EVANSTON, Illinois — In rural Tanzania, a new group of influencers calling themselves the “Maasaiboys” are trying to make it big for a cause. Their mission: create prosperity for future generations of Maasai by sharing their culture with the outside world. Started by Kanaya Kolong along with his friends and family, all of whom are members of the Maasai tribe, the Maasaiboys now boasts over 12,000 followers on Instagram, over 5,000 subscribers on YouTube and have received nearly 40,000 likes on TikTok and the boys have no plans of slowing down.
Struggles in Tanzania and the Maasai Community
Life for the Maasai people has not been easy in recent years. From COVID-19 struggles to conflict with the Tanzanian government over land usage, the Maasai community has needed to adapt to new challenges.
To get a better understanding of the issues facing the Maasai people, as well as how the Maasaiboys wish to help, The Borgen Project spoke with Kolong.
Though the Maasai people can be found in both Kenya and Tanzania, the Maasaiboys come from a village in Tanzania. Similar to numerous other countries, Tanzania has struggled in recent years with pandemic-related issues and fighting poverty effectively. However, the Maasai people have faced unique challenges due to their position within the country and special economy.
Tanzania is a country in East Africa with 62 million people living within its borders, making it the 24th largest country in the world. Within the country, there are over 120 different ethnic groups contributing over 100 dialects. Major economic activities include the service industry, construction and agriculture.
Poverty is a major problem throughout Tanzania. According to the World Bank’s 2021 report, over 26% of Tanzanians were living in poverty as of 2019. In recent years, the Tanzania government has struggled to combat it. The World Bank’s report also noted that Tanzania’s poverty reduction dropped and economic growth has failed to benefit the poor during the period from 2011 to 2017.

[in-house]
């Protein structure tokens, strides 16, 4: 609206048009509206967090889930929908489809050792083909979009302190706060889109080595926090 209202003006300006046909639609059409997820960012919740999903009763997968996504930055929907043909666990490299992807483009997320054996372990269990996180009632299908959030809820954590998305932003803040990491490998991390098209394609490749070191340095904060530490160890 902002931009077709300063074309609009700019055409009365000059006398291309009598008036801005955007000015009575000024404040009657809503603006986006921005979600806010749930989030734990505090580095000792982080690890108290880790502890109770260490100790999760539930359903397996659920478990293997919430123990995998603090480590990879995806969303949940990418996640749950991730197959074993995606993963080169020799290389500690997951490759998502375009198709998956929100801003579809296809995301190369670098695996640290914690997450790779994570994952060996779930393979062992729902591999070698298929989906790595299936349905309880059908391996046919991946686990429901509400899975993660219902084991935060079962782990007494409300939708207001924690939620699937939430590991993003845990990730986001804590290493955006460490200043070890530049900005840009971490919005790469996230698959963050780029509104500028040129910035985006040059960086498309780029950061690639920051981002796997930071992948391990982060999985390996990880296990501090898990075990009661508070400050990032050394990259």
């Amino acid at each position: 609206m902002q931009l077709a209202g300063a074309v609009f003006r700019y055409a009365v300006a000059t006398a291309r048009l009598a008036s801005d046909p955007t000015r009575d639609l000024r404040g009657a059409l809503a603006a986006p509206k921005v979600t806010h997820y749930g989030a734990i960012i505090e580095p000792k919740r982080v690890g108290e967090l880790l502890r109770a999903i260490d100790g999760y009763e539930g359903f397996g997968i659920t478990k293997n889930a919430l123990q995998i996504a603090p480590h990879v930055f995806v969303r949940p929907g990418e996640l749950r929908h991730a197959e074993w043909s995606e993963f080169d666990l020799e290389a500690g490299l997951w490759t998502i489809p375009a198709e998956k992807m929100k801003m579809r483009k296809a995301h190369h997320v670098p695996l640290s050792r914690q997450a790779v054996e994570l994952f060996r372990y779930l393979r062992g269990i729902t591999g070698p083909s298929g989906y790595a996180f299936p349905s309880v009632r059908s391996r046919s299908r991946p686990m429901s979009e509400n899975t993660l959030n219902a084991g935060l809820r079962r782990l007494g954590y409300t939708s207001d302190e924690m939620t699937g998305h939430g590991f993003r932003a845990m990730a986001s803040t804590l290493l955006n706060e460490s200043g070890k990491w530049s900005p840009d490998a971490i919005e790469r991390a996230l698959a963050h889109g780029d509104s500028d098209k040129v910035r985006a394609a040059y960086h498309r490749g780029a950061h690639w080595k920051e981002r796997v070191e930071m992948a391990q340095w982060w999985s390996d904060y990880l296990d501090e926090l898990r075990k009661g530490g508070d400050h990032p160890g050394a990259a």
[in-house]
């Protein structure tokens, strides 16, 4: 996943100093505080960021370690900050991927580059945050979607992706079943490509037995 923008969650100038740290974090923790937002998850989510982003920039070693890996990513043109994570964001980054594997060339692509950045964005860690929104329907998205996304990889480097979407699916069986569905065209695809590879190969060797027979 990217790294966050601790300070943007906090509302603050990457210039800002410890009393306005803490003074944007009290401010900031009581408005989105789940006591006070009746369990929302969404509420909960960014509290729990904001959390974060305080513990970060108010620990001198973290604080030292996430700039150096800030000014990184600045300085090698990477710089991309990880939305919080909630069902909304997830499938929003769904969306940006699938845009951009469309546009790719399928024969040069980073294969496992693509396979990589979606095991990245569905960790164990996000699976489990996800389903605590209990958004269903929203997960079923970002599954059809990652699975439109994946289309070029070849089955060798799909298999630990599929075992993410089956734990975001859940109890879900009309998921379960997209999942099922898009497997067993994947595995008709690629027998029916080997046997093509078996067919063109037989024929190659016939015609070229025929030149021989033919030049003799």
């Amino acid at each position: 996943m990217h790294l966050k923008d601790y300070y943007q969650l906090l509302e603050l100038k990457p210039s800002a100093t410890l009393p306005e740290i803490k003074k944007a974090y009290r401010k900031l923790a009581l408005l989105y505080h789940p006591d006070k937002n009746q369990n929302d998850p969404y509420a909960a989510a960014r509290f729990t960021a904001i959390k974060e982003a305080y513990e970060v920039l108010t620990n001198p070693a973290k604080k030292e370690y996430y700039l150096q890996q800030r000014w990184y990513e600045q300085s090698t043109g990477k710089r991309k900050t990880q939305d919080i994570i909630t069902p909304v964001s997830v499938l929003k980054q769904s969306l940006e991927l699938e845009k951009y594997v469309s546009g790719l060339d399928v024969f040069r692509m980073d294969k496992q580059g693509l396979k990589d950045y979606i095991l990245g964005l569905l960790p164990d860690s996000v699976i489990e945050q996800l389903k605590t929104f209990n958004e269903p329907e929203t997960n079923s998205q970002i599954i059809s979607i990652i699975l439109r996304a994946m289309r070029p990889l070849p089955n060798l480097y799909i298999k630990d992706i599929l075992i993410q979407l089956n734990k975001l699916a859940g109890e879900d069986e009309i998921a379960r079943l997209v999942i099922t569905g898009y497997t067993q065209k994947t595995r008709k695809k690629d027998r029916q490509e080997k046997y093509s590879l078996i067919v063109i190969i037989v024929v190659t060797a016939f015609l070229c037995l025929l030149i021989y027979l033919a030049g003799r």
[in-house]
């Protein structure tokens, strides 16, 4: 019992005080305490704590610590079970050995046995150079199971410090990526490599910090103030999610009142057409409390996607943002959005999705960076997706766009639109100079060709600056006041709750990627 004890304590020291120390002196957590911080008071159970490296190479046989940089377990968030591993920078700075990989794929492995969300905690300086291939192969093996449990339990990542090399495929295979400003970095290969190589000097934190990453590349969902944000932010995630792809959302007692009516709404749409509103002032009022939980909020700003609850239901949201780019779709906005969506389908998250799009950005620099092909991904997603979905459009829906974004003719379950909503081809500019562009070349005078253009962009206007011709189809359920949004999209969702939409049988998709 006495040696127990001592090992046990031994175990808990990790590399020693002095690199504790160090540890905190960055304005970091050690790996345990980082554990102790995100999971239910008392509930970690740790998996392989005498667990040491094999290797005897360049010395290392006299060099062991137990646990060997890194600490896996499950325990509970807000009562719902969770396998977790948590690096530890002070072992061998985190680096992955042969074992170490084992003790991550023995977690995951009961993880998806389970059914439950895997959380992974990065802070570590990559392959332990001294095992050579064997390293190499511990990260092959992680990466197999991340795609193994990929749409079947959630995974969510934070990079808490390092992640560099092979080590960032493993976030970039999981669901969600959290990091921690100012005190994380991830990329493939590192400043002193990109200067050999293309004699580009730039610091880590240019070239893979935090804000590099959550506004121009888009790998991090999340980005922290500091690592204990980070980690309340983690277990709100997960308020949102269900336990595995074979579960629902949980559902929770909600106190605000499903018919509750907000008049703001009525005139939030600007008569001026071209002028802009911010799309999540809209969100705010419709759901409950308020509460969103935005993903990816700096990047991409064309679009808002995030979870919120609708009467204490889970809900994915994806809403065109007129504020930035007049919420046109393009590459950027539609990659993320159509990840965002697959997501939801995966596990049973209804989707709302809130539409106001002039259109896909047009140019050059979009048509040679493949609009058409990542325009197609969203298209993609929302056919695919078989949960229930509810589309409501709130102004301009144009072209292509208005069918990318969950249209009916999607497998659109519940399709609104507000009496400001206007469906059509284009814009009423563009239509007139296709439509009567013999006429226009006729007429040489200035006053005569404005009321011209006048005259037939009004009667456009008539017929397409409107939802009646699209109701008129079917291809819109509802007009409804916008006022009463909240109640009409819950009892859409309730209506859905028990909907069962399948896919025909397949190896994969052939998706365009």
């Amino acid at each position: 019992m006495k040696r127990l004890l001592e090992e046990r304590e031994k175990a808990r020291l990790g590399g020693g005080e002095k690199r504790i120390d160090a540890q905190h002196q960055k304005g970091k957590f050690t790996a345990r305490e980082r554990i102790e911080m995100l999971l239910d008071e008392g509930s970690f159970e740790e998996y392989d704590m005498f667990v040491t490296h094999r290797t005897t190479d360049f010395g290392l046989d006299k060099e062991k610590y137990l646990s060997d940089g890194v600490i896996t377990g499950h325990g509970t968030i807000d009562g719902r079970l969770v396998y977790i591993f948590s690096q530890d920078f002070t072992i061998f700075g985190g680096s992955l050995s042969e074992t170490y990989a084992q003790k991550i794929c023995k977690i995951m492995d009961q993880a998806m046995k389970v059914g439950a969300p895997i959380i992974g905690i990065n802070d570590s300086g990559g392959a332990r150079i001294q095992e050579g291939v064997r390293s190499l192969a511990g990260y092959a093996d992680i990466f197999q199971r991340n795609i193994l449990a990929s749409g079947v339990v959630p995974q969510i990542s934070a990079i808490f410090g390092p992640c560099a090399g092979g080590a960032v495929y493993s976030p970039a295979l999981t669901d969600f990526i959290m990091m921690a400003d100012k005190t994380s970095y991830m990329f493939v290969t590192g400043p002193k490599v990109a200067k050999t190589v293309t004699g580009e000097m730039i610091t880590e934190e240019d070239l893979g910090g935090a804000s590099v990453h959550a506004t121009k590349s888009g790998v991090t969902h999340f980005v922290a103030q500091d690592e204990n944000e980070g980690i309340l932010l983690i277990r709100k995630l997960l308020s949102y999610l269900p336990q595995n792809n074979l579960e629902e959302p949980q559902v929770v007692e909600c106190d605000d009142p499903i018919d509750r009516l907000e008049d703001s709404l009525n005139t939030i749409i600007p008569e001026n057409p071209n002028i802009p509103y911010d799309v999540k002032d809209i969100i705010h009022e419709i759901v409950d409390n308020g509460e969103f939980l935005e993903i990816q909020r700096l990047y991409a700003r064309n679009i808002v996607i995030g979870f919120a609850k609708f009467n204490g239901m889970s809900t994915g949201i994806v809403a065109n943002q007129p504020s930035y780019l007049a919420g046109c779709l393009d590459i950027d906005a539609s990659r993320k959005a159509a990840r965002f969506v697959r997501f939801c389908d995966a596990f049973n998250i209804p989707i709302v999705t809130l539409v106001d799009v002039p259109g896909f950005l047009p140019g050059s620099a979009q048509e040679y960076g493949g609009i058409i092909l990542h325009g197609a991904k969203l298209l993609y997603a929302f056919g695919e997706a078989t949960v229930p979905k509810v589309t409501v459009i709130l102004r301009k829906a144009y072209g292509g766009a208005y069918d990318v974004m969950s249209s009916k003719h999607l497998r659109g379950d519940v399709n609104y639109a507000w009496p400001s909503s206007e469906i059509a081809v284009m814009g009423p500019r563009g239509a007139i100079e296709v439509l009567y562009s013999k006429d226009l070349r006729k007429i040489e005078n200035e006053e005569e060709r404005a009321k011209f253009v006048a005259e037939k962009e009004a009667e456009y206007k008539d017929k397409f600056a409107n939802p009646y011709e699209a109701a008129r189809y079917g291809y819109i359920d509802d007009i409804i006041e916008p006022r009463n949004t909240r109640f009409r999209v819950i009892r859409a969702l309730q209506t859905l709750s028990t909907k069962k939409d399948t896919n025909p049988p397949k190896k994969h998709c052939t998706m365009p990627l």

The Maasai are an ethnic group living in rural Tanzania and Kenya. In Tanzania, the government estimates that there are around 430,000 Maasai living in its borders, though there are over a million members worldwide. They maintain an economy famously based on the herding of cows, but they have also become more prominent in Tanzania’s tourism industry.
COVID-19 and droughts have put pressure on the Maasai people’s ability to sustain themselves. According to Kolong, his village was hit hard when many of their cows, a point of pride for his people, died during the droughts. “That [was]a big pain for us also mentally,” said Kolong. He noted that the tribe’s lack of resources and access to modern amenities, such as education and electricity, have contributed to his village’s struggles to adapt.
Kolong also spoke of his frustrations with the government’s effort to evict and move the Maasai people. Recently, the Tanzania government has been trying to remove Maasai people off of their traditional land to make room for safari parks, leading to violent clashes.